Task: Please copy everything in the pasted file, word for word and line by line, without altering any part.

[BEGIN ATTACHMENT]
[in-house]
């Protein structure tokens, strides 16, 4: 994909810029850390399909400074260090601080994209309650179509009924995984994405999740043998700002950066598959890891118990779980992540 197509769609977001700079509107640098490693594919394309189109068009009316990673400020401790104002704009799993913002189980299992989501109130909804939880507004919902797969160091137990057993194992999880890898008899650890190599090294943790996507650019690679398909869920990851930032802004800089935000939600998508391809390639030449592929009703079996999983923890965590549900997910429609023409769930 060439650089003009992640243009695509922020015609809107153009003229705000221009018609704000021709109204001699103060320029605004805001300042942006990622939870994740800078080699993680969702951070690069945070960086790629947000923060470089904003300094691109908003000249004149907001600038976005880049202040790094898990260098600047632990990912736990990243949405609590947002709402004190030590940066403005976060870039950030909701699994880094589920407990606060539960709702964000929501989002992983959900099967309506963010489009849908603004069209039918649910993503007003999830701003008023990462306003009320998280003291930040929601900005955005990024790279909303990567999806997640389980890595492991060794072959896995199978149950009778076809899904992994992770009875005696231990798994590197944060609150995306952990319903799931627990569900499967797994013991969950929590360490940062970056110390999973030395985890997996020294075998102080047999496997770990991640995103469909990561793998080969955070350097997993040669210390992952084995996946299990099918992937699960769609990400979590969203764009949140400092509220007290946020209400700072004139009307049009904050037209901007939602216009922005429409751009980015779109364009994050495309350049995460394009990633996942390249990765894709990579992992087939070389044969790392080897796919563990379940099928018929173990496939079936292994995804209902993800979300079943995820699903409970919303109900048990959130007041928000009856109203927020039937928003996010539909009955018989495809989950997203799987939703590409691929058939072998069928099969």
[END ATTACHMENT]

[in-house]
């Protein structure tokens, strides 16, 4: 994909810029850390399909400074260090601080994209309650179509009924995984994405999740043998700002950066598959890891118990779980992540 197509769609977001700079509107640098490693594919394309189109068009009316990673400020401790104002704009799993913002189980299992989501109130909804939880507004919902797969160091137990057993194992999880890898008899650890190599090294943790996507650019690679398909869920990851930032802004800089935000939600998508391809390639030449592929009703079996999983923890965590549900997910429609023409769930 060439650089003009992640243009695509922020015609809107153009003229705000221009018609704000021709109204001699103060320029605004805001300042942006990622939870994740800078080699993680969702951070690069945070960086790629947000923060470089904003300094691109908003000249004149907001600038976005880049202040790094898990260098600047632990990912736990990243949405609590947002709402004190030590940066403005976060870039950030909701699994880094589920407990606060539960709702964000929501989002992983959900099967309506963010489009849908603004069209039918649910993503007003999830701003008023990462306003009320998280003291930040929601900005955005990024790279909303990567999806997640389980890595492991060794072959896995199978149950009778076809899904992994992770009875005696231990798994590197944060609150995306952990319903799931627990569900499967797994013991969950929590360490940062970056110390999973030395985890997996020294075998102080047999496997770990991640995103469909990561793998080969955070350097997993040669210390992952084995996946299990099918992937699960769609990400979590969203764009949140400092509220007290946020209400700072004139009307049009904050037209901007939602216009922005429409751009980015779109364009994050495309350049995460394009990633996942390249990765894709990579992992087939070389044969790392080897796919563990379940099928018929173990496939079936292994995804209902993800979300079943995820699903409970919303109900048990959130007041928000009856109203927020039937928003996010539909009955018989495809989950997203799987939703590409691929058939072998069928099969």